The most formidable challenge in terms of stakeholders in developing a trial of risk-based screening, given the voracity of the academic debate, lies within the academic community. Among the highest priorities has been to define acceptable parameters of risk assessment, stratification and screening recommendations. We have also invested considerable effort to reach consensus regarding what constitutes success. WISDOM’s ‘Risk Thresholds Group’ and ‘Primary Care Physician Working Group,” consisting of primary care teams, representatives of the radiology community and others have shared these tasks.

Risk assessments and recommendations

The Breast Cancer Surveillance Consortium (BCSC) model was selected as the foundation of individual risk assessments for WISDOM, based on its accuracy, ease of implementation, its large (>1 million women) multiethnic target population, and incorporation of ethnicity and breast density as risk factors.55, 56 Additional assessments also include polygenic risk based on nearly 200 SNPs, as well as a 9 high-penetrance gene mutation panel.

In translating individual risk to screening recommendations, the primary consideration of the working groups was to develop guidelines that were sufficiently conservative to minimize risk of potential harm from underscreening, yet progressive enough to minimize potential harm from overdiagnosis, while permitting outcome measures with sufficient study power. The consensus risk stratification and related screening recommendations to be employed within WISDOM are shown in Table 2, and include more frequent screening for those at highest risk or those at risk for faster growing (e.g., hormone negative) cancer. In the risk-based assessment arm, no woman will receive a recommendation for less screening than current USPSTF guidelines—individual risk ≥ 1.3% over 5 years initiates screening. Because the uptake of risk-reducing interventions has been very poor despite level 1 evidence of benefit, we will use a stringent threshold (top 2.5 percentile of risk for breast cancer by age group, or lifetime risk in the range of 30% or higher) for identifying participants to target and counsel about endocrine risk-reducing therapy. The gene-based tests also inform the risk for hormone positive or negative breast cancer and impact screening and prevention recommendations. Additional details on the rationale and evidence used to develop this model are published elsewhere.57, 58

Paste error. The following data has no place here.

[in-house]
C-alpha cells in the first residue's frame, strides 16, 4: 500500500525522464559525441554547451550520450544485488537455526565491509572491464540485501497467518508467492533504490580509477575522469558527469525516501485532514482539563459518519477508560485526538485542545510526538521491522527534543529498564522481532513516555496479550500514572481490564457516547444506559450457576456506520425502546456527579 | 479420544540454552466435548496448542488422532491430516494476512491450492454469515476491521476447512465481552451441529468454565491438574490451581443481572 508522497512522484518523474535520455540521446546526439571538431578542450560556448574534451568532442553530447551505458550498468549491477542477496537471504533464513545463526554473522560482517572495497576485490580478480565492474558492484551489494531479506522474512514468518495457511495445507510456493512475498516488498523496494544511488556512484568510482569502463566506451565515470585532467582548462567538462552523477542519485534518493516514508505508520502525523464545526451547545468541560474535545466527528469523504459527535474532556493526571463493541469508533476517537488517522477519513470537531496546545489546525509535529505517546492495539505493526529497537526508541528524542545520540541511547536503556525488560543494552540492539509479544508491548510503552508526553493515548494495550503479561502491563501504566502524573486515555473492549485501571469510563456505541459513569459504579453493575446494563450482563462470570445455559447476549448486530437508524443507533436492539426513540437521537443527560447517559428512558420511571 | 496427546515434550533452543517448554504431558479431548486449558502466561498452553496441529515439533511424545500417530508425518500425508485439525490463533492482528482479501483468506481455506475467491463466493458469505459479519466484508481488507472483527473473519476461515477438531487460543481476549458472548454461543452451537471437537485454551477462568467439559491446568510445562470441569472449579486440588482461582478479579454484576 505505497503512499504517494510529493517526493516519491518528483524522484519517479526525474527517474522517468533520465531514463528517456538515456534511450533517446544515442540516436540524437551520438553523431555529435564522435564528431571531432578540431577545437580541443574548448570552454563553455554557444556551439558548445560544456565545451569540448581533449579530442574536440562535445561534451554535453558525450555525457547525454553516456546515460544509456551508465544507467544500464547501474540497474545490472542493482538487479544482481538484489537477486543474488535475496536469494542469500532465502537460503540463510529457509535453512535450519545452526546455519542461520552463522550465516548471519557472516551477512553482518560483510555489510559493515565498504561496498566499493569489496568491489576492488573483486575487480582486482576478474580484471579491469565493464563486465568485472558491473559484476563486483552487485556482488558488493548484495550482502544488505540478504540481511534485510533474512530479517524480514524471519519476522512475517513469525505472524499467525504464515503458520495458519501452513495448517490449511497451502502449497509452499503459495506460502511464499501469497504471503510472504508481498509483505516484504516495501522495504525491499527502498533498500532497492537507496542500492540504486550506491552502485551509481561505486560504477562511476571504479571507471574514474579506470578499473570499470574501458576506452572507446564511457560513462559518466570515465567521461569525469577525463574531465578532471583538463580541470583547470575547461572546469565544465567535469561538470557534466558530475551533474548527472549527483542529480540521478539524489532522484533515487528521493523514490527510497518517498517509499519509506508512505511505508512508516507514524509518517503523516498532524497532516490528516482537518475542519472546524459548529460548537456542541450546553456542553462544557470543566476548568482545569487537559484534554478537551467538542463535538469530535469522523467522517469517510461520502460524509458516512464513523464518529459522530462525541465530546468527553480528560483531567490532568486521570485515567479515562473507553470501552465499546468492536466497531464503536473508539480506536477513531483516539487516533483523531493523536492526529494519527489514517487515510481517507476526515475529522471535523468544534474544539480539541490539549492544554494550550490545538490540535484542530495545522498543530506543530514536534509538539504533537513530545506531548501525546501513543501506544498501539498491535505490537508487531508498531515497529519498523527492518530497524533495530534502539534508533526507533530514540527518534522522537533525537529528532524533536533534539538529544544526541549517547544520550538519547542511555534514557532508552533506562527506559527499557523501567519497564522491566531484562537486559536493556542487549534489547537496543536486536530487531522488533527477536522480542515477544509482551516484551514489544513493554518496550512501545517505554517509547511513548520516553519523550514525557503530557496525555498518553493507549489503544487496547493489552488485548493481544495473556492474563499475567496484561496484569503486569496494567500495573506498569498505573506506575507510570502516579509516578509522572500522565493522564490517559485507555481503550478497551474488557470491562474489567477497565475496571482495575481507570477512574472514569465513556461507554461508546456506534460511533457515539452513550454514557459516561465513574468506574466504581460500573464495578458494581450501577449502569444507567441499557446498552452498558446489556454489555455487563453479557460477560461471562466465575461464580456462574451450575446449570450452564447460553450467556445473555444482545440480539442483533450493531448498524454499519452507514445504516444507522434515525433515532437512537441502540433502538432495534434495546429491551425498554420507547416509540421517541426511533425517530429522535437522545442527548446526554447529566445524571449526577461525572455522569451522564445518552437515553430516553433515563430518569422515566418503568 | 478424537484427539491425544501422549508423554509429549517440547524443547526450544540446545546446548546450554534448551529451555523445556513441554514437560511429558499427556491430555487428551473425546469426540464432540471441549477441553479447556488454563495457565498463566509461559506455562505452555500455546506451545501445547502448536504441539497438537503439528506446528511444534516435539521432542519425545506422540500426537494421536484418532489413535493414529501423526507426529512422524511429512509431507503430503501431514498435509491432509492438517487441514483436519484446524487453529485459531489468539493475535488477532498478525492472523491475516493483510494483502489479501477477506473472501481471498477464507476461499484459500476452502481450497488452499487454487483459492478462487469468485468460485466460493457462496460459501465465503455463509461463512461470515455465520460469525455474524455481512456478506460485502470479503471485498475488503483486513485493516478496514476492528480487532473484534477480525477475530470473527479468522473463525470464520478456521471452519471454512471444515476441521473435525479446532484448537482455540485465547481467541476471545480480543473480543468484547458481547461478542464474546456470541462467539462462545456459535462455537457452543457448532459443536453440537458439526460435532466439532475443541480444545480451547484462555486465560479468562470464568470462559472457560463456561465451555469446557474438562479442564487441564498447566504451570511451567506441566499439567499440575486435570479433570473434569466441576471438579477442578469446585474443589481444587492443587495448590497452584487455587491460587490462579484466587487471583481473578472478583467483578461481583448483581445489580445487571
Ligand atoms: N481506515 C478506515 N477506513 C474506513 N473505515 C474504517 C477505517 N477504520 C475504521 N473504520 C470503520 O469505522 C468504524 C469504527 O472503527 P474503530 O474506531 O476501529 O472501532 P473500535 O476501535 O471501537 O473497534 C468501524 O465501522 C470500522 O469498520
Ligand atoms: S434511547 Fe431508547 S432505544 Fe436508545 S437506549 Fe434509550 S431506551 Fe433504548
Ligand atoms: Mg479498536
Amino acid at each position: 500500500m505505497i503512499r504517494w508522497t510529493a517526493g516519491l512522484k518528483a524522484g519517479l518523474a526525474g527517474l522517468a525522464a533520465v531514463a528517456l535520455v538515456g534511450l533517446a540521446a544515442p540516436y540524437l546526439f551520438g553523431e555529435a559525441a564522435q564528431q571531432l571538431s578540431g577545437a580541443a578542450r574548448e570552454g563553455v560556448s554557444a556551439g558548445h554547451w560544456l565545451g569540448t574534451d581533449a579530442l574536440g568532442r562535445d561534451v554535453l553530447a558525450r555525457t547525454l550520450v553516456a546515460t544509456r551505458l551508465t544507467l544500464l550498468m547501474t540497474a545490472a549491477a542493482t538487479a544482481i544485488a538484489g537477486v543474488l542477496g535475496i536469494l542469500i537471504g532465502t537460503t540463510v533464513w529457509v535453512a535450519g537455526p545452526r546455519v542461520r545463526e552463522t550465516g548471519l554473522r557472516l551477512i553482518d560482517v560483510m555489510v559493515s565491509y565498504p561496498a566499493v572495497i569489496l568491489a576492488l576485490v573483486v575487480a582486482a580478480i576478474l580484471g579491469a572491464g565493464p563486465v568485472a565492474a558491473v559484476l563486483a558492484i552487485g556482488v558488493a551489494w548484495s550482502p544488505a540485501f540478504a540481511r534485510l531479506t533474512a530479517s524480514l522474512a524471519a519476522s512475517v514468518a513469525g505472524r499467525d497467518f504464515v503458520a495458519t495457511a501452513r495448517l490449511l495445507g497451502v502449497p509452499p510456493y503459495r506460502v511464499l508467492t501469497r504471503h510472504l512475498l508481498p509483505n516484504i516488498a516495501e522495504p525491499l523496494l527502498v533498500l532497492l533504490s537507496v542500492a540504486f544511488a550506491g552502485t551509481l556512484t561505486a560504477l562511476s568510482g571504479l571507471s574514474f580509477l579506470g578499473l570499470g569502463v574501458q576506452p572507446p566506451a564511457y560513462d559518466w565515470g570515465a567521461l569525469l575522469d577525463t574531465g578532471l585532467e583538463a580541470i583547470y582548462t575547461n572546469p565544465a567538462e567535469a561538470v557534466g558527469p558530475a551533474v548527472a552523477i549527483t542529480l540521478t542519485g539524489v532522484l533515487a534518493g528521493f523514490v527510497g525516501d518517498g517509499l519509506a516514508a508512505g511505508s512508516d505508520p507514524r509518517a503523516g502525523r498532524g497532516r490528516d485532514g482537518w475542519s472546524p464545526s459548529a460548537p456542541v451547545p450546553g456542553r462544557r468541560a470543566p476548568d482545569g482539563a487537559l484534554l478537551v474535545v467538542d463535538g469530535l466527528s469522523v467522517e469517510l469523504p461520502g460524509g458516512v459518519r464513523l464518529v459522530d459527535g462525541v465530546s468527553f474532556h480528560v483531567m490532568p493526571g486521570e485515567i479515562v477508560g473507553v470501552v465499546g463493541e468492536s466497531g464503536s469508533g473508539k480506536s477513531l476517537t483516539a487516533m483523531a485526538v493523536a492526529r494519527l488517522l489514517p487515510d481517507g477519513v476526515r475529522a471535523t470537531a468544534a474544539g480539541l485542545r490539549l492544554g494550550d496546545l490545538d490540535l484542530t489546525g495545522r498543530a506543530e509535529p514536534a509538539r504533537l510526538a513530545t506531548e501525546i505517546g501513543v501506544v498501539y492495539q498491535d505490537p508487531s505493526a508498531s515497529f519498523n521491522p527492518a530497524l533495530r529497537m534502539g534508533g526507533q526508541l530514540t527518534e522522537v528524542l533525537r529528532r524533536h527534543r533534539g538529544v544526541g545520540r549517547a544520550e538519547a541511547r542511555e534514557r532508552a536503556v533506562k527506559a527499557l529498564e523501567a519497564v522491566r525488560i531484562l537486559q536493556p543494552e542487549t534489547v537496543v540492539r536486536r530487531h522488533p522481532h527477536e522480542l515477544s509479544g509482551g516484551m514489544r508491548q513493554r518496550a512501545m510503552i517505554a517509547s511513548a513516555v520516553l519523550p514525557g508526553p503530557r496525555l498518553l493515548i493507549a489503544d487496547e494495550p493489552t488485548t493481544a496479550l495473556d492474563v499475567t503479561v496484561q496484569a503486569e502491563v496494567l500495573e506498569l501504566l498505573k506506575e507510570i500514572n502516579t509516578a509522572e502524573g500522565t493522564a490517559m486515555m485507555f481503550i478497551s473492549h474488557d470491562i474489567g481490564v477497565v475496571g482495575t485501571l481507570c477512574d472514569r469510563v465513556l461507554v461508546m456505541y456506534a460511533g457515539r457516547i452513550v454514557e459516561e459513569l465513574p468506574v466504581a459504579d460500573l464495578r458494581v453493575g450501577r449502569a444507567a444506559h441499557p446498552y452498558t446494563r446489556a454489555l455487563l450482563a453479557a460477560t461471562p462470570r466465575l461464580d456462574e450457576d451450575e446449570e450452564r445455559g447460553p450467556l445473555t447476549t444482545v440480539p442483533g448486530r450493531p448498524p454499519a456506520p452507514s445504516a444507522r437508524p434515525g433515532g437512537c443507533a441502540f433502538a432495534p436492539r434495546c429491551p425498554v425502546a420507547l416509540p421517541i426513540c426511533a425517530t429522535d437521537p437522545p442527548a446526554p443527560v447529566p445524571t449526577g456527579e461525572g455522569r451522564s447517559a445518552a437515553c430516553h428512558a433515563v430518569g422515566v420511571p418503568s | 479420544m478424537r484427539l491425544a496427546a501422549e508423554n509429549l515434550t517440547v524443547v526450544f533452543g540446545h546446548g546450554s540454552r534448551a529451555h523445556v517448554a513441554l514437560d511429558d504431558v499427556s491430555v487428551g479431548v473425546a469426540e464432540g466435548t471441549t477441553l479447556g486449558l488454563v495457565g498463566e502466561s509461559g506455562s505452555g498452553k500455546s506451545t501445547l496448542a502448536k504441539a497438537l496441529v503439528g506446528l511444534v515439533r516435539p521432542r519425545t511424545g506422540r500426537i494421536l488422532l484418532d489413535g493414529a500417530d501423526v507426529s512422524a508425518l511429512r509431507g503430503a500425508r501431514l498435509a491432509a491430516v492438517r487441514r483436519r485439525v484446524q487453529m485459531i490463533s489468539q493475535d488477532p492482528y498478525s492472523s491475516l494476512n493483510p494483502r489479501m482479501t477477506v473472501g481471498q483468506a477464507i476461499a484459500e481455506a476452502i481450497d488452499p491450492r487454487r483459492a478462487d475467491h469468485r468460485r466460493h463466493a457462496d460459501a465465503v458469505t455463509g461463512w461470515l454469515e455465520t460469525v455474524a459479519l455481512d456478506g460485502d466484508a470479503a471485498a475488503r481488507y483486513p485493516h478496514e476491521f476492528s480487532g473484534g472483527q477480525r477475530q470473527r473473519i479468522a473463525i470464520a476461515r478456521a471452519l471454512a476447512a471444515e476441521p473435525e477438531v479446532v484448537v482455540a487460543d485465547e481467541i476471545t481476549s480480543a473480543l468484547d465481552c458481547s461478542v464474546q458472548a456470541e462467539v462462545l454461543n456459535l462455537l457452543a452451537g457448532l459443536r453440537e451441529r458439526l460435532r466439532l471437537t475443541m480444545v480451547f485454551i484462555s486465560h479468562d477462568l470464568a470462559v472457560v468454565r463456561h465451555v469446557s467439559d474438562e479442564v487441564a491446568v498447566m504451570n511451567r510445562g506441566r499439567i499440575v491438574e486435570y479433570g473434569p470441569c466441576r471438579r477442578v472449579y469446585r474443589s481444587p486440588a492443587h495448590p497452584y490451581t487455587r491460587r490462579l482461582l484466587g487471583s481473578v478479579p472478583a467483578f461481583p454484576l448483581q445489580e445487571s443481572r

Table 2 WISDOM US risk stratification and screening recommendations

A shared decision-making (e-prognosis) tool based on recent modeling of comorbidity and impact of screening59 will be used to identify women unlikely to benefit from screening due to limited life expectancy. These rules will inform our risk assignments, age to start, age to stop, frequency, and appropriate modality of screening. The trial is designed to adapt over time, and refine categorization and screening frequency based on the actual cancer rate and biology of tumors that develop.

Defining success

If, after completing WISDOM, we are to avoid simply adding additional fuel to the fire of the screening debate, the scientific questions we ask must be well defined and the answers definitive. This is particularly challenging given the nature of the current debate and is further complicated by statistical requirements, population size limitations and the 5-year follow-up limitation of the funding. Such deliberations within WISDOM working groups strengthened the study significantly, emphasized safety as the overriding priority and established a series of outcomes with achievable and highly relevant goals.